What should women know about the association between therapies for breast cancer heart disease?
Breast cancer therapies, such as chemotherapy and radiation, may damage the heart. Women who are currently being treated for breast cancer or who have been treated for breast cancer in the past should talk to their healthcare team about reducing the risk of heart disease as related to their treatment.
Is a woman who has had breast cancer more likely to die of breast cancer or of a cardiovascular disease, such as heart failure, heart attack or others?
Cardiovascular diseases, such as heart failure, heart attacks and strokes remain the leading cause of death in women, yet many believe breast cancer to be more deadly. Early detection and current treatments for breast cancer means there are increasing numbers of long-term breast cancer survivors, but these survivors also have a greater risk of cardiovascular diseases, in part resulting from the therapies used to treat the cancer.
In the United States, 47.8 million women are afflicted by cardiovascular disease, compared to 3.32 million women who are afflicted by breast cancer.
If some of the chemotherapy drugs and/or radiation treatments cause heart disease, what can be done to reduce the risk of heart disease?
The most common type of heart problem associated with breast cancer therapies is heart failure, where the heart muscle is weakened and cannot pump blood as effectively. While there are no proven treatments to prevent heart failure or other cardiovascular diseases in breast cancer patients, there are several promising treatments that have been explored in small studies.
Healthcare providers should monitor a woman’s heart before, during and after breast cancer treatment. The type of monitoring or surveillance depends on the type of breast cancer treatment being used. Using medications commonly used to treat heart failure, such as beta blockers, are recommended if the heart muscle weakens. Some studies also suggest that administering common chemotherapy agents using different methods, may reduce the related risks to heart disease. For example, when the chemotherapy agent doxorubicin is administered over a longer period of time, rather than at a faster rate, patients may have a lower risk of heart failure.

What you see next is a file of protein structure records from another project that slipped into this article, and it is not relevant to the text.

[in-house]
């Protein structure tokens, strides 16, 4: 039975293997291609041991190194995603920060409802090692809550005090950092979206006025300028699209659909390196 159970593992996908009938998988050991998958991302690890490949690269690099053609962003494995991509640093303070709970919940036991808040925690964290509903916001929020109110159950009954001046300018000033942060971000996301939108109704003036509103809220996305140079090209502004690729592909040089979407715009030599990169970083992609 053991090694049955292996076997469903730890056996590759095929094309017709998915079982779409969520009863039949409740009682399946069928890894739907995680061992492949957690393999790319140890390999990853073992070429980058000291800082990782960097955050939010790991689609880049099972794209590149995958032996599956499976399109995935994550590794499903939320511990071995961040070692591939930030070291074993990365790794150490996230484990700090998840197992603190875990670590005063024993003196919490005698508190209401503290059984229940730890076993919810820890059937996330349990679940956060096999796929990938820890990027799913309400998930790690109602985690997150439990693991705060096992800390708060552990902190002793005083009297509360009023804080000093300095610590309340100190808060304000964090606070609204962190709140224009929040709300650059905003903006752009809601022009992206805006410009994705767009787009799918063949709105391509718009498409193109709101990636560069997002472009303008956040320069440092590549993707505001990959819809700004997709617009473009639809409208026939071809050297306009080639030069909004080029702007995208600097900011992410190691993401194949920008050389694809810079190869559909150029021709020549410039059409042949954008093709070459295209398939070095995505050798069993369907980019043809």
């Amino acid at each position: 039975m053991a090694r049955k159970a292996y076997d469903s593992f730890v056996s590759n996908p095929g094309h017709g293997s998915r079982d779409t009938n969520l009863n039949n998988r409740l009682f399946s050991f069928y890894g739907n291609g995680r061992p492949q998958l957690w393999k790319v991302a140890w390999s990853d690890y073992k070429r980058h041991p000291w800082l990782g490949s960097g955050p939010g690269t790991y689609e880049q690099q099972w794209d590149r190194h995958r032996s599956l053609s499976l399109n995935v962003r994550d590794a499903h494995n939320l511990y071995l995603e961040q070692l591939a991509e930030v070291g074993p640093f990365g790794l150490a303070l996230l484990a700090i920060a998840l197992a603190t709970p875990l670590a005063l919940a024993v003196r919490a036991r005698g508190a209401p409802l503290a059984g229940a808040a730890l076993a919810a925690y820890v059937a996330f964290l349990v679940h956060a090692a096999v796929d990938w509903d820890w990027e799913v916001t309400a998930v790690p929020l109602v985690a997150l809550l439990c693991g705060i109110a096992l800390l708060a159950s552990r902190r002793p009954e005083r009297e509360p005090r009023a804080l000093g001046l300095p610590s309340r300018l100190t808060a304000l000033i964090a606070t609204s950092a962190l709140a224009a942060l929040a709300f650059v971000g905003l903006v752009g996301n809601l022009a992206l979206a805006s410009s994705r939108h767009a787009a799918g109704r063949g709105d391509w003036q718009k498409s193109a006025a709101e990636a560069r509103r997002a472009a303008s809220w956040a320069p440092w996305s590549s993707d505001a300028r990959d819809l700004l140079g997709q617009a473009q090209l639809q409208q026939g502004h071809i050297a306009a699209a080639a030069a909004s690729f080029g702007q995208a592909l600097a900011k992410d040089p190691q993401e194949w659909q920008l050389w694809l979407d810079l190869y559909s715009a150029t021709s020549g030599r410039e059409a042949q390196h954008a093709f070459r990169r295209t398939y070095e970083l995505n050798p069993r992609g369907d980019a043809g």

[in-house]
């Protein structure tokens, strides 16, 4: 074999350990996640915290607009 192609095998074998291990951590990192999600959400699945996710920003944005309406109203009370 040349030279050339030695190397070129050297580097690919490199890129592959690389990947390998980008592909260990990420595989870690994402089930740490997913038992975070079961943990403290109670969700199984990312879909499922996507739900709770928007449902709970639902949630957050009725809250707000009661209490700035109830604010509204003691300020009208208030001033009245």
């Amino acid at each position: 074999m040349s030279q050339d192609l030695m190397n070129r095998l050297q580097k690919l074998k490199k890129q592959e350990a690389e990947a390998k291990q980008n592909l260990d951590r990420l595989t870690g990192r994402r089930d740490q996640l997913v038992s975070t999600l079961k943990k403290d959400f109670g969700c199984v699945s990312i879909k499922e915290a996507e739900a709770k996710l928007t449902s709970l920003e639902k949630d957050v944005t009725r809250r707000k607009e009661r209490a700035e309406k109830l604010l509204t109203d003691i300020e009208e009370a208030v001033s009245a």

Before any of these treatments can be recommended, more large-scale studies will need to be done to confirm whether the results of the smaller studies are valid.
Do breast cancer and heart disease share many of the same risk factors?
Yes – older age, onset of menopause, low-quality diets, family history, hormone replacement therapy, obesity, lack of sufficient physical activity, alcohol and tobacco use increase the risk of both breast cancer and diseases of the heart and blood vessels.
While there is nothing you can do about your age or family history, following Life’s Simple 7 — seven steps people can take to reduce the risk of heart disease – may also help reduce the risk of breast cancer.
Source: The American Heart Association
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